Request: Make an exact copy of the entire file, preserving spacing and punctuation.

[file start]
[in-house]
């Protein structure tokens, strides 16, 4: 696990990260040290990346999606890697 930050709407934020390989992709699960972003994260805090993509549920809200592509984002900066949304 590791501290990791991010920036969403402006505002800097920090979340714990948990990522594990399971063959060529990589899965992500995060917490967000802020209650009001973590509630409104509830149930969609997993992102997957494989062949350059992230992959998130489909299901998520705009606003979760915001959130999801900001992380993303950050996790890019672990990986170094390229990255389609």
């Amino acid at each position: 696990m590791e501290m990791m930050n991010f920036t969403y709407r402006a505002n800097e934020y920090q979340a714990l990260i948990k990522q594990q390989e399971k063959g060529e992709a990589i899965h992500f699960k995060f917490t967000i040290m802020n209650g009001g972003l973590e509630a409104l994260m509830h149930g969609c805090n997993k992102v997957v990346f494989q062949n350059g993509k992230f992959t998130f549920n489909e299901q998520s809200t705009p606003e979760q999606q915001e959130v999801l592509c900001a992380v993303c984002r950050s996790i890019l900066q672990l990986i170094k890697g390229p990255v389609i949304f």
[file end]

[in-house]
């Protein structure tokens, strides 16, 4: 696990990260040290990346999606890697 930050709407934020390989992709699960972003994260805090993509549920809200592509984002900066949304 590791501290990791991010920036969403402006505002800097920090979340714990948990990522594990399971063959060529990589899965992500995060917490967000802020209650009001973590509630409104509830149930969609997993992102997957494989062949350059992230992959998130489909299901998520705009606003979760915001959130999801900001992380993303950050996790890019672990990986170094390229990255389609």
């Amino acid at each position: 696990m590791e501290m990791m930050n991010f920036t969403y709407r402006a505002n800097e934020y920090q979340a714990l990260i948990k990522q594990q390989e399971k063959g060529e992709a990589i899965h992500f699960k995060f917490t967000i040290m802020n209650g009001g972003l973590e509630a409104l994260m509830h149930g969609c805090n997993k992102v997957v990346f494989q062949n350059g993509k992230f992959t998130f549920n489909e299901q998520s809200t705009p606003e979760q999606q915001e959130v999801l592509c900001a992380v993303c984002r950050s996790i890019l900066q672990l990986i170094k890697g390229p990255v389609i949304f």